A poll released on Tuesday claiming that 70% of European Jews won’t go to synagogue on Rosh Hashana or Yom Kippur due to security concerns, has been met with skepticism by prominent Jewish leaders.
The online survey, conducted last week by the European Jewish Association and the Rabbinical Center of Europe had 78 respondents, who the EJA says are a representative sample of 700 capital cities and peripheries throughout Europe – spanning from Britain to Ukraine.
The pollsters explained that while the number of respondents is far lower than the number of communities represented, each respondent speaks for multiple communities, as within certain cities and areas, many communities have similar characteristics.
The margin of error was ±4.9%.
Participants were asked if there was an increase or decrease in the number of registered individuals in their Jewish communities in comparison with last year; whether there was an increase or decrease in the number of Jews expected to attend synagogue on the High Holy Days in comparison with last year; how concerned they and their community members are by the increase in antisemitism in their countries; and whether there was heightened security at Jewish institutes in their community in light of the increase in terrorist attacks in Europe.
Approximately half of Jewish communities across the continent reported a decline in the number of active members, while only 11% reported a rise in members and 39% of the communities reported no change.
The poll also found that 80% of respondents are concerned about a rise in antisemitism in their countries.
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Meanwhile 75% of the communities reported increased security measures taken by their respective governments.
Rabbi Menachem Margolin, general director of both the European Jewish Association and the Rabbinical Center of Europe, said that this was in light of an increase in antisemitism since last year’s High Holy Days, and that the vast majority of community leaders reported increased security and policing measures around Jewish schools, synagogues and other affiliated institutions.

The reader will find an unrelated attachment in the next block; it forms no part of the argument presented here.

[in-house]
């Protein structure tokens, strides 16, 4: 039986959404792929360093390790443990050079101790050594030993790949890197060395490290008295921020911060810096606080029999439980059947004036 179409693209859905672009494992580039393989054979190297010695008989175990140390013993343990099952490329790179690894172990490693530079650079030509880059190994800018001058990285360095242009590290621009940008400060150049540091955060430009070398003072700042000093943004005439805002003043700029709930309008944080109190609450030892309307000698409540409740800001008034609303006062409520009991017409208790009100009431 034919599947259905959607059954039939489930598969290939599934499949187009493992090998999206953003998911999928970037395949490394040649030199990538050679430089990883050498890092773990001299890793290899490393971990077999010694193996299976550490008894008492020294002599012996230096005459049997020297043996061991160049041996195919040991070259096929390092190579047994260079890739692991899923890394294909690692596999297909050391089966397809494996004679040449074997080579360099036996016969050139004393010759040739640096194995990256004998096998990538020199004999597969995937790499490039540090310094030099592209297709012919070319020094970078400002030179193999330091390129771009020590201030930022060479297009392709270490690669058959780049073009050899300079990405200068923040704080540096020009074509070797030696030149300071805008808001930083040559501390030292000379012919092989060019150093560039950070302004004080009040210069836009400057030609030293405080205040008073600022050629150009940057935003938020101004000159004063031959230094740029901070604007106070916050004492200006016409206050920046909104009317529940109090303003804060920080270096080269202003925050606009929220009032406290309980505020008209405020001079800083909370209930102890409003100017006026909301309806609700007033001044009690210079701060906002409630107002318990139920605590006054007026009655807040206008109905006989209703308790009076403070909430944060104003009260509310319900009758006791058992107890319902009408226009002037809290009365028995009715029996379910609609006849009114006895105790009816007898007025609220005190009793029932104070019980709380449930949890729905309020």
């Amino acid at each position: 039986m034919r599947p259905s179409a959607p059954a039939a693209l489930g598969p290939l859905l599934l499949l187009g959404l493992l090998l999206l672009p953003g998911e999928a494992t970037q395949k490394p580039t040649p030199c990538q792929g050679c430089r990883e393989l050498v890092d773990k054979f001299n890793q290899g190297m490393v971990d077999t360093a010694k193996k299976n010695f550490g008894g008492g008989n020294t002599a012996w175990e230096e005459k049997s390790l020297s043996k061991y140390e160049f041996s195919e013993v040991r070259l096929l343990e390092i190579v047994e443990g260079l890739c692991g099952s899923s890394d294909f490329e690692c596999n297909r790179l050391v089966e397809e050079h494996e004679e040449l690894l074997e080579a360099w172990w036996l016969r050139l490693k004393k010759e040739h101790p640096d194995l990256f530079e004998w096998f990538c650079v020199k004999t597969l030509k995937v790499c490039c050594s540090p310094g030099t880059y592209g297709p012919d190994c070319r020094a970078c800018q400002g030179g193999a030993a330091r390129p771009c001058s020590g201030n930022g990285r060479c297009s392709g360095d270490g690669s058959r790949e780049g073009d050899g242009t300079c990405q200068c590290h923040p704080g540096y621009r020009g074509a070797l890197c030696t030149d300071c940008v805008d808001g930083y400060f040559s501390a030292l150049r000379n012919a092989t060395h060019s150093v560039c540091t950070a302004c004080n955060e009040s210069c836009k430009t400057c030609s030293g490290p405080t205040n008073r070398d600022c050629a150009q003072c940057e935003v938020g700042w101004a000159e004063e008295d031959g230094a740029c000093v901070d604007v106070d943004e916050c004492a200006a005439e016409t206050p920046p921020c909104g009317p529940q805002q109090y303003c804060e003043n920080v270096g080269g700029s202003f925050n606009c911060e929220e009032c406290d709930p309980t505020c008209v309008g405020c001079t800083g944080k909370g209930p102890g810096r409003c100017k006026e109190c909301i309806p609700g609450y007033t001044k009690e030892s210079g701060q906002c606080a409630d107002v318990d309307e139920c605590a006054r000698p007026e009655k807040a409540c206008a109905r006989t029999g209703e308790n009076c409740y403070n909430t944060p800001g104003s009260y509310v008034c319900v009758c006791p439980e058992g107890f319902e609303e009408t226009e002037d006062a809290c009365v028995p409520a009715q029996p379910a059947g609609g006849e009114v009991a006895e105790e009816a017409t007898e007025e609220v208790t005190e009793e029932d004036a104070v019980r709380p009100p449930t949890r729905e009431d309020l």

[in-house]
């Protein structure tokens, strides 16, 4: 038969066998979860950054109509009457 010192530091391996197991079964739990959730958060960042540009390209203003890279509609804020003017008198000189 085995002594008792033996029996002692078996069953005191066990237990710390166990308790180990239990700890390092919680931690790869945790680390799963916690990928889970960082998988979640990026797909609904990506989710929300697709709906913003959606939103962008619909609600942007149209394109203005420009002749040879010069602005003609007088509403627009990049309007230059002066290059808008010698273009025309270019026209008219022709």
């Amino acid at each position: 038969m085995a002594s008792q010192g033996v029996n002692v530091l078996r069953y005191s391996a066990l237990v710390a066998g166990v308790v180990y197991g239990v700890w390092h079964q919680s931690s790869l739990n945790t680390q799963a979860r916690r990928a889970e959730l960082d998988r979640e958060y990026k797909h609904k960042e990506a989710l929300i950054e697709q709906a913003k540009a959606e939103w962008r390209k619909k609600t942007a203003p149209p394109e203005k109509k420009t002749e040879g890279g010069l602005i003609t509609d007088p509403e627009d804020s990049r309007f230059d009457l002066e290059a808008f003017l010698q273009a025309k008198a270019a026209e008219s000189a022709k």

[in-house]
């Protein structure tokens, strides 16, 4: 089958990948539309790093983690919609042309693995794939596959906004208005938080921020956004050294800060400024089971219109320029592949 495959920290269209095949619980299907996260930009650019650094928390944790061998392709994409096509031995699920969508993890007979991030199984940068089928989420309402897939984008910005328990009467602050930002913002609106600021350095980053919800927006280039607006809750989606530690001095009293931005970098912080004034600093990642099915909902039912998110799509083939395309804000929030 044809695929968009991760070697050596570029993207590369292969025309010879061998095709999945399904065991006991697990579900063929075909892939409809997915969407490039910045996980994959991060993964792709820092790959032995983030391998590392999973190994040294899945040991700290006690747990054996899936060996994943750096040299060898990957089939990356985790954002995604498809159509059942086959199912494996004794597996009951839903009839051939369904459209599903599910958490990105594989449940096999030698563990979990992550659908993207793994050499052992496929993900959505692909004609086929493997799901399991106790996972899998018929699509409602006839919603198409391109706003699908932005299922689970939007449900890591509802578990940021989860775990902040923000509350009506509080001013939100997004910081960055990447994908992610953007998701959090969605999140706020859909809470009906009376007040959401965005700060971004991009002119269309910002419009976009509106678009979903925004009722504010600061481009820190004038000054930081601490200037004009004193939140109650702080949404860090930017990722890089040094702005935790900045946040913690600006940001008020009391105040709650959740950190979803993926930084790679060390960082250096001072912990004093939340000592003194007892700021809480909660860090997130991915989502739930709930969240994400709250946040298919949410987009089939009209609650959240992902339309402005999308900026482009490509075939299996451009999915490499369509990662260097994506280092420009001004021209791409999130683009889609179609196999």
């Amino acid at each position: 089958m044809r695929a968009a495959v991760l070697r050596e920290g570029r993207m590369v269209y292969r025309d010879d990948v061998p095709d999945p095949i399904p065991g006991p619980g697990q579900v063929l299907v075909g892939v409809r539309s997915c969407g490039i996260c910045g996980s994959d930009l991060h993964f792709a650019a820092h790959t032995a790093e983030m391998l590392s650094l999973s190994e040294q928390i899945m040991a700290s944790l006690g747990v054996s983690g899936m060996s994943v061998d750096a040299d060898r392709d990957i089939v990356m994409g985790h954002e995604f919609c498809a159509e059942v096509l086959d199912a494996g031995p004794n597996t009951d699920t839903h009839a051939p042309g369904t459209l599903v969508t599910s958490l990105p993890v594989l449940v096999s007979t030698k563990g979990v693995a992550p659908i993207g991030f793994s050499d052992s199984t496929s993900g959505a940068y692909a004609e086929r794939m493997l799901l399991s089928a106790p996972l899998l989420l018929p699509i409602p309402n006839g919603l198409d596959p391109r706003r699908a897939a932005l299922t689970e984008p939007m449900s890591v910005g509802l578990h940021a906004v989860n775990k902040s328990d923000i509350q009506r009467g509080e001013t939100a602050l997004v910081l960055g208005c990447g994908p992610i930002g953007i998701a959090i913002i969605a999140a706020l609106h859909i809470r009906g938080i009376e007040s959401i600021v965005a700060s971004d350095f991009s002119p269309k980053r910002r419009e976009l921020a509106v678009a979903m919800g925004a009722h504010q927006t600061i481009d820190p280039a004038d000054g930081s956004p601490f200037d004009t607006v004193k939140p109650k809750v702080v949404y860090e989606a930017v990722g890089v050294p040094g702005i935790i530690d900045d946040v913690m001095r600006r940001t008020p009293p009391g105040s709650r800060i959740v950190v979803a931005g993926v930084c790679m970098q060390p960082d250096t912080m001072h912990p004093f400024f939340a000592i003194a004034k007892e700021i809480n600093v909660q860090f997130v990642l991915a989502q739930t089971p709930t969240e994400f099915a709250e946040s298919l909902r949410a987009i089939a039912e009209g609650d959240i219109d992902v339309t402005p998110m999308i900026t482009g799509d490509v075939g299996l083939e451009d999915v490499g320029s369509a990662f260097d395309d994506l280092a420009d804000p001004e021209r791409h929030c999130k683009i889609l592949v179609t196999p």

This poll is conducted annually, and having analyzed the results and compared them with previous years, the groups deducted that the drop in synagogue attendance is a direct result of increased antisemitism. Margolin told The Jerusalem Post that while other factors do come into play, such as secularization, a comparison with previous years shows that security concerns are the main factor.
“The challenge for most of the Jewish communities has doubled in recent months,” said Margolin.
He cited an increase in attacks on Jewish individuals, institutions and communities, which he partly blamed on the influx of refugees to Europe. He also pointed to a growing influence of the far Right across the continent. “Currently the focus of the extreme Right and their activity is focused on Islamophobia, but testimonies of rabbis and community leaders show a great deal of concern about growing nationalism and xenophobia, also against the Jews of Europe,” he warned.